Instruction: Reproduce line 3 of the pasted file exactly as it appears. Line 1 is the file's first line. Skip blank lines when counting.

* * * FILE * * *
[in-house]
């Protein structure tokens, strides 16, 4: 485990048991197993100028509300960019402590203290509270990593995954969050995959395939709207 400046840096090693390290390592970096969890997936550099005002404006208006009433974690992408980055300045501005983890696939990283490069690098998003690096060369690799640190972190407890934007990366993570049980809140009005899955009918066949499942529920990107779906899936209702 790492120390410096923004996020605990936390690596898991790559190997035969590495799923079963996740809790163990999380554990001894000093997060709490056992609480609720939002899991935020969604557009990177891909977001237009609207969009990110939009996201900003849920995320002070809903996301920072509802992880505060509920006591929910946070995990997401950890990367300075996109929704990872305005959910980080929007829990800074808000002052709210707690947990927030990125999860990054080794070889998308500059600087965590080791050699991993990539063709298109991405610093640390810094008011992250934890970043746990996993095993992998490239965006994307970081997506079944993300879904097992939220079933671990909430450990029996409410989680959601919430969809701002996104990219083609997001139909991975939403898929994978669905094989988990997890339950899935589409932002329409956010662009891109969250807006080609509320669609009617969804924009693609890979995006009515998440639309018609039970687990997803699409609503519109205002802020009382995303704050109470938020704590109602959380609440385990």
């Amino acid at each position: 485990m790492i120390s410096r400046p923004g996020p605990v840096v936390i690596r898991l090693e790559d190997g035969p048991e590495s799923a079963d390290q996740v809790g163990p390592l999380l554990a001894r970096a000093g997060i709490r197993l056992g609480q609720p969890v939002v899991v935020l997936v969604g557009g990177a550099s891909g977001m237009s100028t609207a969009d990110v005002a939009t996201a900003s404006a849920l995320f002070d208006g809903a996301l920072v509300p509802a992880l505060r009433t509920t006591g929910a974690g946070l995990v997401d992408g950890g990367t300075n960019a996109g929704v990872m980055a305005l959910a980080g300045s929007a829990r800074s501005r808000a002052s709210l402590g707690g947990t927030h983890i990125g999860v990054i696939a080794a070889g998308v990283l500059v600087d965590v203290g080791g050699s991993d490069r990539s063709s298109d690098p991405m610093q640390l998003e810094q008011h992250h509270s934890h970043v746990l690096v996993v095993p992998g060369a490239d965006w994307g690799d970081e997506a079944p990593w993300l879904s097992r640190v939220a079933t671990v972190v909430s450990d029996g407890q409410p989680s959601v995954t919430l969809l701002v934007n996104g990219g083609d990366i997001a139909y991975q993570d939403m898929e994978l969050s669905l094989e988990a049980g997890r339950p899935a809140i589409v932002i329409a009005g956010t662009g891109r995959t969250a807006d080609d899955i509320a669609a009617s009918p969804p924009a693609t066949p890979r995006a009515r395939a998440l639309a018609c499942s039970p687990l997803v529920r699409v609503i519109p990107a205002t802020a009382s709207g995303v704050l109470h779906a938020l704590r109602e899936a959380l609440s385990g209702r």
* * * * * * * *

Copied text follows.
């Amino acid at each position: 485990m790492i120390s410096r400046p923004g996020p605990v840096v936390i690596r898991l090693e790559d190997g035969p048991e590495s799923a079963d390290q996740v809790g163990p390592l999380l554990a001894r970096a000093g997060i709490r197993l056992g609480q609720p969890v939002v899991v935020l997936v969604g557009g990177a550099s891909g977001m237009s100028t609207a969009d990110v005002a939009t996201a900003s404006a849920l995320f002070d208006g809903a996301l920072v509300p509802a992880l505060r009433t509920t006591g929910a974690g946070l995990v997401d992408g950890g990367t300075n960019a996109g929704v990872m980055a305005l959910a980080g300045s929007a829990r800074s501005r808000a002052s709210l402590g707690g947990t927030h983890i990125g999860v990054i696939a080794a070889g998308v990283l500059v600087d965590v203290g080791g050699s991993d490069r990539s063709s298109d690098p991405m610093q640390l998003e810094q008011h992250h509270s934890h970043v746990l690096v996993v095993p992998g060369a490239d965006w994307g690799d970081e997506a079944p990593w993300l879904s097992r640190v939220a079933t671990v972190v909430s450990d029996g407890q409410p989680s959601v995954t919430l969809l701002v934007n996104g990219g083609d990366i997001a139909y991975q993570d939403m898929e994978l969050s669905l094989e988990a049980g997890r339950p899935a809140i589409v932002i329409a009005g956010t662009g891109r995959t969250a807006d080609d899955i509320a669609a009617s009918p969804p924009a693609t066949p890979r995006a009515r395939a998440l639309a018609c499942s039970p687990l997803v529920r699409v609503i519109p990107a205002t802020a009382s709207g995303v704050l109470h779906a938020l704590r109602e899936a959380l609440s385990g209702r």